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I-670 / I-270 Smart Lane
Construction on the Ohio’s first SmartLane has begun. The project spans seven miles miles of I-670 between downtown and John Glenn International Airport.

The new lane, called a SmartLane, will utilize state-of-the-art digital overhead signs installed every three-quarters of a mile to let motorists know if the lane is open to traffic. SmartLanes are intended to ease traffic congestion during peak rush hours.

3rd Avenue Widening near Railroad between Edgehill Road and Columbus Fire Station #25
Eastbound 3rd Avenue is detoured at Northwest Boulevard, except for local business traffic. This detour is expected to be in place for the rest of the year for a widening, reconstruction, and pedestrian path project.

What ongoing road project grinds your gears in your daily commute? Let us know in the comments.

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Video: Local church apologizes after kids spit on pastor

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Please consider this story your weekly reminder not to spit on people—even if they’re literally asking for it.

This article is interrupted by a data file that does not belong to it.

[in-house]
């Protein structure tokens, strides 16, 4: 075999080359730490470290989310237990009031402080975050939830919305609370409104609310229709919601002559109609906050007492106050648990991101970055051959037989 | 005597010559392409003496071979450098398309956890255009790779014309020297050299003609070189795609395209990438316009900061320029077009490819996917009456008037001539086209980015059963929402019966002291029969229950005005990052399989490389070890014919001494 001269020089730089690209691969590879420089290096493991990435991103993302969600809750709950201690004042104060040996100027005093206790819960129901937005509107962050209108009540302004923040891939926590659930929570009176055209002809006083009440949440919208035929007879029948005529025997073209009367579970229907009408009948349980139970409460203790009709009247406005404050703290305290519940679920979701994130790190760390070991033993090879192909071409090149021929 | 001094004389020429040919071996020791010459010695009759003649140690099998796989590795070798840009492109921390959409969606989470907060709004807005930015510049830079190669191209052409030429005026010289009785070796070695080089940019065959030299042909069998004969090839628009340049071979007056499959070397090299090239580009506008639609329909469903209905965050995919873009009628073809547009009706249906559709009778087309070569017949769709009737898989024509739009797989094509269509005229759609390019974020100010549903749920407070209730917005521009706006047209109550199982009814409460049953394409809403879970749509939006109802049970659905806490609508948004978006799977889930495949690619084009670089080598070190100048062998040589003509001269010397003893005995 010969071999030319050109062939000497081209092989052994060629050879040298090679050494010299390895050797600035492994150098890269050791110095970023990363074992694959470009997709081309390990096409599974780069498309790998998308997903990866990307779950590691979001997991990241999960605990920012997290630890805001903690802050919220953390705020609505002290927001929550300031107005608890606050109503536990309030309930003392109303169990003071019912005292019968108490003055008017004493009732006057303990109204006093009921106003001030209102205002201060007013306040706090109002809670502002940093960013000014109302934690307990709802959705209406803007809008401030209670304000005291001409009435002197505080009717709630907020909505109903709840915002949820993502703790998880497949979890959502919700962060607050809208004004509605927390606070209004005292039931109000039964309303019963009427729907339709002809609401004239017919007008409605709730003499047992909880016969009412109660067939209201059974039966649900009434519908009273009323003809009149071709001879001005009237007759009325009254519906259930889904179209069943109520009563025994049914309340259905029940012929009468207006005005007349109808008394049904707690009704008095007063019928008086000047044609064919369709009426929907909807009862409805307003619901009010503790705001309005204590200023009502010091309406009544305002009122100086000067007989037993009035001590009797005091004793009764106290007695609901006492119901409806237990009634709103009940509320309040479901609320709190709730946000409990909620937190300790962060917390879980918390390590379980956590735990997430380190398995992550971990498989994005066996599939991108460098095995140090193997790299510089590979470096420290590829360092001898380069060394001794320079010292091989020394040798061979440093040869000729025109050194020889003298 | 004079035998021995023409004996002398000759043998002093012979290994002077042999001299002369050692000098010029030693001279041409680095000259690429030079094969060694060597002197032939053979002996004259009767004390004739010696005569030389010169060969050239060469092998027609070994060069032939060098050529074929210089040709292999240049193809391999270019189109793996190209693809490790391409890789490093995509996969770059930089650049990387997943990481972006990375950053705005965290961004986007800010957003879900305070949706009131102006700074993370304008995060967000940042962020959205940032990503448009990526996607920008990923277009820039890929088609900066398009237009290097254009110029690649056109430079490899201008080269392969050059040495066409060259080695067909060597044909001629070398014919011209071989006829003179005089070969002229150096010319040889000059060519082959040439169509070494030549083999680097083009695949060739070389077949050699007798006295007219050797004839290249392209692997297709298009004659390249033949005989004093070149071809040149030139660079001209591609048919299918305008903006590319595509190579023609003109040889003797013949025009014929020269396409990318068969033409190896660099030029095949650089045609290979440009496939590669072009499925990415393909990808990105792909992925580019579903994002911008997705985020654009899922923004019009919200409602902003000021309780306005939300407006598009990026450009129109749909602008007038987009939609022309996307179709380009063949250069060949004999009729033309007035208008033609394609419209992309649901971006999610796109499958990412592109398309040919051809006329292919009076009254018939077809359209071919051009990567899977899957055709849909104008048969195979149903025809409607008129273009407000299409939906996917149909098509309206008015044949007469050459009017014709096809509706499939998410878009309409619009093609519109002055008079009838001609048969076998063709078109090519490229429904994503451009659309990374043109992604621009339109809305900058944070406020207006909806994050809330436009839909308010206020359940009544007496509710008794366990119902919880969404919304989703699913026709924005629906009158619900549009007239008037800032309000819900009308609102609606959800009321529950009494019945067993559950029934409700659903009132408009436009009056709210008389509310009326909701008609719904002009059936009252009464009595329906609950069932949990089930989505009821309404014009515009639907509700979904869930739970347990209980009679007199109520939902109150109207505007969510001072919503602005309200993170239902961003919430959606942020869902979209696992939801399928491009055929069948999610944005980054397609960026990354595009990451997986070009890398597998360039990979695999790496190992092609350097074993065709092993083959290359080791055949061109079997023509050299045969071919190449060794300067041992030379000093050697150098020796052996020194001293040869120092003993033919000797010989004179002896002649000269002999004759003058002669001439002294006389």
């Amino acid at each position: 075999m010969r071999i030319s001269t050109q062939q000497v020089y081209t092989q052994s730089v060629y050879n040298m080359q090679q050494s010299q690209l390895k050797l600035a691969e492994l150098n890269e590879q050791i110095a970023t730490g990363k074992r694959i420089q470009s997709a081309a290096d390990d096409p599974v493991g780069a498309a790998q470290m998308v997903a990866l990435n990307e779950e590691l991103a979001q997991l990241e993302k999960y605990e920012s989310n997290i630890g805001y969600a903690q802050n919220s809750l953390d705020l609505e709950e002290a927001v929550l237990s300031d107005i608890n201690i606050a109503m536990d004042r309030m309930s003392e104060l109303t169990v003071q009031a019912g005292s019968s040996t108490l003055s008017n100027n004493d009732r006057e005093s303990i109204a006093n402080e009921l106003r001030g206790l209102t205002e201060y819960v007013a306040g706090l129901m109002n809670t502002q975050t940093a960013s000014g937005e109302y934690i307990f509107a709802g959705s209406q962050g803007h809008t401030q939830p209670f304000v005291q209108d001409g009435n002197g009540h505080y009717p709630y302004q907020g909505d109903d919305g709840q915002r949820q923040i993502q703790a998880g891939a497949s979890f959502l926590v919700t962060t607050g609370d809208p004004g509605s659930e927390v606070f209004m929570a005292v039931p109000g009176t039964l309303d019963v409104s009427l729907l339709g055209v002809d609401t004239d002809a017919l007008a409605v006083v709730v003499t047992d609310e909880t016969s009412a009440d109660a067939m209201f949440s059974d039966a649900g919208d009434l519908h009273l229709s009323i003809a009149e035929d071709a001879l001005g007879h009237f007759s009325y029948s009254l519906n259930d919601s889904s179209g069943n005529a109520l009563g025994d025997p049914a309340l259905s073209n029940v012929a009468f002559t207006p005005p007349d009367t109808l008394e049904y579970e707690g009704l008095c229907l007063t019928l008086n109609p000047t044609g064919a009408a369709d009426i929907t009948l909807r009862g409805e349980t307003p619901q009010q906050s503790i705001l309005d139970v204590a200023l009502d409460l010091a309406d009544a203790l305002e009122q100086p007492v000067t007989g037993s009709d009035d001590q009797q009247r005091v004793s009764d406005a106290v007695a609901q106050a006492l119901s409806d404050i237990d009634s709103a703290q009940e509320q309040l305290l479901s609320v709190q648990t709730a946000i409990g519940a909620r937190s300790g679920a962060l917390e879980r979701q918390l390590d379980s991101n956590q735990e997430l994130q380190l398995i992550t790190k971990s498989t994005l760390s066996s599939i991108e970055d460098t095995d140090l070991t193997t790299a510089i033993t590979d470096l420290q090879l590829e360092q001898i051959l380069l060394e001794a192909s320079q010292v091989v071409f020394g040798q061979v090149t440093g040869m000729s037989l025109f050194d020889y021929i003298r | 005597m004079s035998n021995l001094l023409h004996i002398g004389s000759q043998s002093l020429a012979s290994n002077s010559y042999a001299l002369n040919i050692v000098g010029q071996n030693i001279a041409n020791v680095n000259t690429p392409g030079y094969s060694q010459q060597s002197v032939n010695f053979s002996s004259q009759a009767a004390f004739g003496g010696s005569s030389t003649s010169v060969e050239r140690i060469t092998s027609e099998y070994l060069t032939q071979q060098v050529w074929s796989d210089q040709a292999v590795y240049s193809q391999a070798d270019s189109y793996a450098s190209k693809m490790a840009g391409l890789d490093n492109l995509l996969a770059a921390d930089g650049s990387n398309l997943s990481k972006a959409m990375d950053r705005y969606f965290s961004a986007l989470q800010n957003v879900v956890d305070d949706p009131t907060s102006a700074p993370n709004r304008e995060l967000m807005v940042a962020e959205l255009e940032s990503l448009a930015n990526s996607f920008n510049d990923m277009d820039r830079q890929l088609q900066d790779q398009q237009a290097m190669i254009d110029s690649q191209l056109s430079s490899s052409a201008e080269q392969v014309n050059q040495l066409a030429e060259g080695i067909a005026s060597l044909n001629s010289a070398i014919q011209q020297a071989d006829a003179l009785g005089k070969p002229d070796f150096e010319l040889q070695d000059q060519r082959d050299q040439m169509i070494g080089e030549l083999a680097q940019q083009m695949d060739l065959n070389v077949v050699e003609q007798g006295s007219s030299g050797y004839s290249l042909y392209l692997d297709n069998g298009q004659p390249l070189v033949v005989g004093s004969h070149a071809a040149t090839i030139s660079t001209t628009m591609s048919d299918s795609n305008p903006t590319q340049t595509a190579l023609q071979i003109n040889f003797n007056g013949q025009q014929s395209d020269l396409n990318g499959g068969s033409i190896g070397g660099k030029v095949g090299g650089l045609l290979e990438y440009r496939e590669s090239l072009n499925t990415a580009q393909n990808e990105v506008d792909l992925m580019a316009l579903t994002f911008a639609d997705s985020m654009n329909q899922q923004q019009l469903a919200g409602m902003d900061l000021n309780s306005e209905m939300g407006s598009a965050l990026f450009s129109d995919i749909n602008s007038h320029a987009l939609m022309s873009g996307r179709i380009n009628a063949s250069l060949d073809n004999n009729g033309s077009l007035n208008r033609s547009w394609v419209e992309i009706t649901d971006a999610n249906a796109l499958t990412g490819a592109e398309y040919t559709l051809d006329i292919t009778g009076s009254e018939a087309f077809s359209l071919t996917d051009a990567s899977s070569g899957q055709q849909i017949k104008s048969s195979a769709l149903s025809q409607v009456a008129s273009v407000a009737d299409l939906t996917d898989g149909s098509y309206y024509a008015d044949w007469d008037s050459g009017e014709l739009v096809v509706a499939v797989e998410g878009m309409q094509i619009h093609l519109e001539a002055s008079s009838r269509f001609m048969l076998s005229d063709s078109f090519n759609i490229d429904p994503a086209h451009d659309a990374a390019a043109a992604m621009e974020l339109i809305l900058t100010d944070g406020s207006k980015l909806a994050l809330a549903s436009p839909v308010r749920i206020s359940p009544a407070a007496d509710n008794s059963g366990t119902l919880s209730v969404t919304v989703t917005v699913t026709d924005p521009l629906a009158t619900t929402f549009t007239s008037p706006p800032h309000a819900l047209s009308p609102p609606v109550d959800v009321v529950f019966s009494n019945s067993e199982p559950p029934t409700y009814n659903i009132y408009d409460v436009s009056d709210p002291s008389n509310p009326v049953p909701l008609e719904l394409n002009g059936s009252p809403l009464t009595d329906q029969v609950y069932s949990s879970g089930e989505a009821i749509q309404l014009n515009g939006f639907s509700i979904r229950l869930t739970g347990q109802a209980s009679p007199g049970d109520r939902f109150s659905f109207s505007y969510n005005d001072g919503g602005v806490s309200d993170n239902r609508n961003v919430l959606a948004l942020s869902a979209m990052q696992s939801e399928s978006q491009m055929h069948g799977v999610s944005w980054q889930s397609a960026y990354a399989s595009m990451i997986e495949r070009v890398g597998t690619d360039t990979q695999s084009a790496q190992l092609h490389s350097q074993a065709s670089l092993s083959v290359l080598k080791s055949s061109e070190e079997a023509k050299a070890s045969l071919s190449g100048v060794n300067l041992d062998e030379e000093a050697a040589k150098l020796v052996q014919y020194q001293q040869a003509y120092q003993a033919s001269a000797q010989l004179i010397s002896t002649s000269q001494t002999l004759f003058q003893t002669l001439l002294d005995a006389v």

The Impact City Church in Pataskala has issued an apology over an Easter lesson gone wrong, in which youth minister Jaddeus Dempsey encouraged kids to slap him and spit on him. One student, at Dempsey’s direction, even cut the pastor’s bare back with a knife. The exercise was intended to teach students about Christ’s crucifixion.

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In a statement posted to Facebook, the church assured the public that there is a formal review and investigation of the incident under way from their Board of Directors:

While Dempsey’s future at the church is uncertain, perhaps this bizarre incident did manage to convey a simple lesson—don’t spit on people!

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There’s still hope for bigger, better Whitehall Kroger

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Two years has gone by since Kroger purchased a former Big Bear grocery store at the Town and Country Shopping Center in Whitehall, but the massive marketplace is still promising a bigger, better store for the community.

The place may just be a vacant lot right now, but according to This Week News, the 8.2-acre site at 3680 E. Broad St could become a shopping center with a drive-through pharmacy, fuel center, expanded kosher offerings, ClickLists, and other amenities.

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But ultimately, the project timeline is still being worked out.

Via a 15-year, 53% tax-increment-financing agreement Whitehall City Council approved in 2016, Kroger’s deadline to begin construction was pushed back from the end of 2018 to the end of 2021.

Kroger purchased the property for $4.2 million and is expected to shell out another $24 million to build the new store.